For similar reasons, we were also intrigued by sociologist Michele Lamont’s recent book, How Professors Think: Inside the Curious World of Academic Judgment (2009). A qualitative researcher, Lamont takes us inside the hidden world of prestigious fellowship competitions to reveal the decision-making processes of peer reviewers. Her study sheds light on the multiple meanings of concepts such as “excellence” and “diversity” among scholars, and the difficulties we face in attempting to converse both within and across disciplinary fields. Our essays seek to contribute to this literature by unveiling the individual understandings of “good” historical writing that we each bring into our shared scholarly communities.

This innovation in public scholarly communication is co-sponsored by the History of Education Society Graduate Student Committee and the H-Education electronic network, and we appreciate their support in making the writing process more public.

On behalf of the organizers,
Jack Dougherty, Ansley Erickson, Frank Honts, Sarah Manekin, Natalia Mehlman Petrzela, Michelle Purdy, and Kristen Nawrotzki

Works cited:
Lamont, Michele. 2009. How Professors Think: inside the curious world of academic judgment. Cambridge, Mass.: Harvard University Press.

Thelen, David. 1997. What We See and Can’t See in the Past: An Introduction. The Journal of American History, 83(4), 1217-1220,

How to cite this website:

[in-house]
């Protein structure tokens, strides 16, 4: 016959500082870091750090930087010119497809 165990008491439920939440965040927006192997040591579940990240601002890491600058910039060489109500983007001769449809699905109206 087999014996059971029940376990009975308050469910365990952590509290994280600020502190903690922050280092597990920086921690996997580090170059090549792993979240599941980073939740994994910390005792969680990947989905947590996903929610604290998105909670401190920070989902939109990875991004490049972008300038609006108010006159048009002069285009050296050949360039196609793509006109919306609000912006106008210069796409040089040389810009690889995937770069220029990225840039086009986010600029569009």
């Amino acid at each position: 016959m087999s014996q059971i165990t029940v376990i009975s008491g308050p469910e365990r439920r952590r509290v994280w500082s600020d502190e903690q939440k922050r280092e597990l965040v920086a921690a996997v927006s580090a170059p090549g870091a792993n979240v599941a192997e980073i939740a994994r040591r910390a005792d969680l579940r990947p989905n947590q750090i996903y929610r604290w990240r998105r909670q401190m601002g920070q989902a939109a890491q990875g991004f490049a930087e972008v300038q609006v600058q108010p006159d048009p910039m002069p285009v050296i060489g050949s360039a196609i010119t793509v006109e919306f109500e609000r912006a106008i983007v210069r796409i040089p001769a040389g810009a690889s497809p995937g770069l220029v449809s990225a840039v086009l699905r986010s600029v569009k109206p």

A sample citation appears at the bottom of each essay and open-response section on this website. All essays (and reader comments) can be referenced by a permalink, a permanent URL web address, which should be included in a scholarly citation.

Why we use Creative Commons licensing:
To encourage open circulation of our scholarly writing, our content is shared under a Creative Commons license, a non-exclusive agreement that allows anyone to copy, adapt, and distribute it under the same terms for non-commercial purposes, with the original source appropriately cited. As authors and educators, Creative Commons protects our works while making them more publicly accessible than conventional copyright agreements.

How to cite this page:
Jack Dougherty et al., “Introduction,” Writing History: How Historians Research, Write, and Publish in the Digital Age, October 6, 2010,

Creative Commons License This web page from Writing History: How Historians Research, Write, and Publish in the Digital Age is licensed under a Creative Commons Attribution-NonCommercial-ShareAlike 3.0 License. You may freely distribute this work under the same terms for non-commercial purposes, but you must include a citation similar to the one above.

2 Replies to “Introduction”

  1. It also raises questions about the necessity of blind review. (I’m sure someone can also write a fine article about the construction of “blind review” when a number of reviewers are probably able to spot famous authors’ work.)